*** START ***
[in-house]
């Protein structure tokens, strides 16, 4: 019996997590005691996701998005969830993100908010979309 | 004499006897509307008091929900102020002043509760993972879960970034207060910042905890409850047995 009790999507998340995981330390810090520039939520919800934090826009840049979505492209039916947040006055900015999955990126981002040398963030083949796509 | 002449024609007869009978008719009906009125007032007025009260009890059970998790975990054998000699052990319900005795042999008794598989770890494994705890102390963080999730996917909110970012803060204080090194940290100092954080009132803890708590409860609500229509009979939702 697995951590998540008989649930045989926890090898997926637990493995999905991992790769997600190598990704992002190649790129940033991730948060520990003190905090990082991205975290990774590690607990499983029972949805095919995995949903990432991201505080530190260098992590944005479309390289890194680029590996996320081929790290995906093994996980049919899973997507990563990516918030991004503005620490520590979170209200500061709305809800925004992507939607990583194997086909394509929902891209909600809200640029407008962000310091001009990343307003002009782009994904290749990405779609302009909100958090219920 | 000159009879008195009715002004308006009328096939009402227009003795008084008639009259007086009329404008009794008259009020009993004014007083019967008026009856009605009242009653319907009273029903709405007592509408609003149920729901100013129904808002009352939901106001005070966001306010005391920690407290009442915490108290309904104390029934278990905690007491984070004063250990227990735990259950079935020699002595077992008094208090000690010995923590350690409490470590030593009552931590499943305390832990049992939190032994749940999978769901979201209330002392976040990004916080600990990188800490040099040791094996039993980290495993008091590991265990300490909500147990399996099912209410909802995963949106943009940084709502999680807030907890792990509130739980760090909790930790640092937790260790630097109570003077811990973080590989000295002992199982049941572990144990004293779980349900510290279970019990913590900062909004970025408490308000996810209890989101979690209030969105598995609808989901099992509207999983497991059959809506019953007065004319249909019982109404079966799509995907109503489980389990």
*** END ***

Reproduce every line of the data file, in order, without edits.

[in-house]
């Protein structure tokens, strides 16, 4: 019996997590005691996701998005969830993100908010979309 | 004499006897509307008091929900102020002043509760993972879960970034207060910042905890409850047995 009790999507998340995981330390810090520039939520919800934090826009840049979505492209039916947040006055900015999955990126981002040398963030083949796509 | 002449024609007869009978008719009906009125007032007025009260009890059970998790975990054998000699052990319900005795042999008794598989770890494994705890102390963080999730996917909110970012803060204080090194940290100092954080009132803890708590409860609500229509009979939702 697995951590998540008989649930045989926890090898997926637990493995999905991992790769997600190598990704992002190649790129940033991730948060520990003190905090990082991205975290990774590690607990499983029972949805095919995995949903990432991201505080530190260098992590944005479309390289890194680029590996996320081929790290995906093994996980049919899973997507990563990516918030991004503005620490520590979170209200500061709305809800925004992507939607990583194997086909394509929902891209909600809200640029407008962000310091001009990343307003002009782009994904290749990405779609302009909100958090219920 | 000159009879008195009715002004308006009328096939009402227009003795008084008639009259007086009329404008009794008259009020009993004014007083019967008026009856009605009242009653319907009273029903709405007592509408609003149920729901100013129904808002009352939901106001005070966001306010005391920690407290009442915490108290309904104390029934278990905690007491984070004063250990227990735990259950079935020699002595077992008094208090000690010995923590350690409490470590030593009552931590499943305390832990049992939190032994749940999978769901979201209330002392976040990004916080600990990188800490040099040791094996039993980290495993008091590991265990300490909500147990399996099912209410909802995963949106943009940084709502999680807030907890792990509130739980760090909790930790640092937790260790630097109570003077811990973080590989000295002992199982049941572990144990004293779980349900510290279970019990913590900062909004970025408490308000996810209890989101979690209030969105598995609808989901099992509207999983497991059959809506019953007065004319249909019982109404079966799509995907109503489980389990």